Activists working for the rights of gay, lesbian, bisexual, and transgender people in many countries are still under-resourced, unnecessarily isolated, and vulnerable to violent backlash even after four decades of struggle, reveals a new report by the New York based Human Rights Watch.
The 44-page report, Together, Apart: Organizing around Sexual Orientation and Gender Identity Worldwide, demonstrates that many groups defending LGBT rights – especially throughout the global South – still have limited access to funding, and courageously face sometimes-murderous attacks without adequate support from a broader human rights community.
“Dozens of countries have repealed sodomy laws or enshrined equality measures, and that’s the good news as activists celebrate their successes during Gay Pride month,” said Scott Long, director of the Lesbian, Gay, Bisexual, and Transgender Rights Program at Human Rights Watch and the principal author of the report. “But visibility breeds violence, and there is a pressing need for new support and protection.”
The report is based on written surveys and in-depth interviews with more than 100 activists working for LGBT rights in five regions: sub-Saharan Africa; the Middle East and North Africa; Eastern Europe and Central Asia; the Asia and Pacific region; and Latin America and the Caribbean.
It shows widely disparate rights situations in different regions. In Latin America, for instance, decades of coalition work between LGBT activists and other social movements – including women’s and mainstream human rights groups – have led to sweeping legal changes, with most sodomy laws in the region repealed and new anti-discrimination protections being debated. Yet repressive laws and pervasive violence based on gender identity and expression often remain unremedied.
In much of sub-Saharan Africa, the report found, waves of backlash regularly greet the efforts of LGBT activists to make their voices heard, often silencing them with brutal violence. Extremist religious groups – some with support from kindred denominations in North America – actively promote prejudice and hatred.
Key findings of the report include:
- Organisations working on sexual orientation and gender identity still lack resources, as well as adequate support from other human rights movements. Increasing funding for these rights defenders, and building their political alliances, is crucial.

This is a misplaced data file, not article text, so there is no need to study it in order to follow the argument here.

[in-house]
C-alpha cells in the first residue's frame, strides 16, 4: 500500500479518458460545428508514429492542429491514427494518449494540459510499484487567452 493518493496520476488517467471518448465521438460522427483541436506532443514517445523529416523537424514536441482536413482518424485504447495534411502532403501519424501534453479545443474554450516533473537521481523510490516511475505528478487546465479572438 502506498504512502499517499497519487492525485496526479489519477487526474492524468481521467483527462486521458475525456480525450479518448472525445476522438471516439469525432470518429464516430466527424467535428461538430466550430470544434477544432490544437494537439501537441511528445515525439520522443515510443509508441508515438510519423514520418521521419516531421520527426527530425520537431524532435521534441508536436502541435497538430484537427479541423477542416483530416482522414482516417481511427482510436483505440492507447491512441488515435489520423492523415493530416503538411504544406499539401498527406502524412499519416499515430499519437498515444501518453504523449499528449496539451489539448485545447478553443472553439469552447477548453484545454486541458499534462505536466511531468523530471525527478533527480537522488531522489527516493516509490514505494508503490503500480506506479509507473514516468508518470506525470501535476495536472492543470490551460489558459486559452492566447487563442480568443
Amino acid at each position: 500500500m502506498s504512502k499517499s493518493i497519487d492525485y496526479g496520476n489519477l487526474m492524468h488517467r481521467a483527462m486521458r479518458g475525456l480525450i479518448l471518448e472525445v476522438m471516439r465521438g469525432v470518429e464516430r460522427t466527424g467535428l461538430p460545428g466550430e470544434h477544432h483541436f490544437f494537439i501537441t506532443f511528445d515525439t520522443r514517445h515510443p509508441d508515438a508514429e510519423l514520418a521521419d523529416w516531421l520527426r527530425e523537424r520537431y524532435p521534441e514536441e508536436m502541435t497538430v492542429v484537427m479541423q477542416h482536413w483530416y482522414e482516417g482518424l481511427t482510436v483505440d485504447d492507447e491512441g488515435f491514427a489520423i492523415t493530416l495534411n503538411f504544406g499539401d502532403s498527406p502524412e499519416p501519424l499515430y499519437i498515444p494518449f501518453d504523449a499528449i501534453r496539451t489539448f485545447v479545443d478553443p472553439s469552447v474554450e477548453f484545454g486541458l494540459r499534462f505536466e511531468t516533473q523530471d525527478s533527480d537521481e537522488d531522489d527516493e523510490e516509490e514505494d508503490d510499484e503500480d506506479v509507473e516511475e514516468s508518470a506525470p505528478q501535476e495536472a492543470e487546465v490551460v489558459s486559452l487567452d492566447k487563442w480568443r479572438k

- Defenders of LGBT people’s rights, and of sexual rights in general, routinely face extraordinary levels of violence. In Jamaica, an angry crowd surrounded a church where a gay man’s funeral was being held and beat the mourners. In Kenya, one group told Human Rights Watch matter-of-factly that its members were “attacked by an angry mob who wanted to lynch them and they had to be evacuated under tight security.”
- Sexuality has become a dangerous cultural and religious battleground. Increasingly, both politicians and conservative religious leaders manipulate issues of gender and sexuality to win influence or preserve power. They characterise LGBT people as alien to their communities, outsiders whose rights and lives do not matter.
- The need to change laws is still a central issue – but in many different contexts. More than 80 countries still have “sodomy laws” that criminalise consensual, adult same-sex sexual relations. Yet even in countries that have scrapped these provisions, laws on “public scandals,” “indecency,” “wearing the clothing of the opposite sex,” and sex work are still in place, allowing widespread police harassment of transgender people and others.
- South Africa remains a special case. Uniquely progressive laws and policies are not implemented in the communities where they are most needed. The lack of political will to enforce the laws also has ripple effects across the continent. South Africa refuses to integrate human rights into its foreign policy. In the last decade, it has been unwilling to take the lead on sexual-rights issues in international fora.
- Enshrining equality for lesbian and gay people in South Africa’s constitution produced an example of global importance. Yet South Africa’s government is still not fully committed to equality at all levels, or capable of curtailing sexual violence.
The report also details creative strategies that activists have used to combat prejudice and promote equality. In India, activists have combined a legal challenge to the sodomy law with a wide-ranging public campaign to change public attitudes.
In Brazil, transgender groups have fostered visibility and countered discrimination through simple monthly excursions to public spaces such as shopping malls or beaches. Activists told Human Rights Watch this helps trans people “feel strong in a group and face those spaces they believe are ‘off limits’ for them. And it is also meant to educate the public to see transgender people as citizens …with whom they can share a movie or a game and the beach.”
This year is the 40th anniversary of the Stonewall Riots in New York City, the historic and galvanising clashes between LGBT people and the police that many see as marking the beginning of the modern US gay rights movement. Yet the US still has fewer protections for LGBT people’s equality than countries such as Brazil or South Africa.
“As the United States prepares to commemorate the 40th anniversary of its own gay rights movement, this report points to lessons of struggles and successes in other countries that everyone can learn from,” said Long.
The report asserts that, “…this work is united, broadly speaking, by rights rather than by identities: by a belief in protections for… dignity, privacy, expression, and autonomy; a belief that all people should be both free and empowered to make decisions about their own bodies and their own sexualities.”
The author notes that, “Defending those beliefs can cost people their lives.”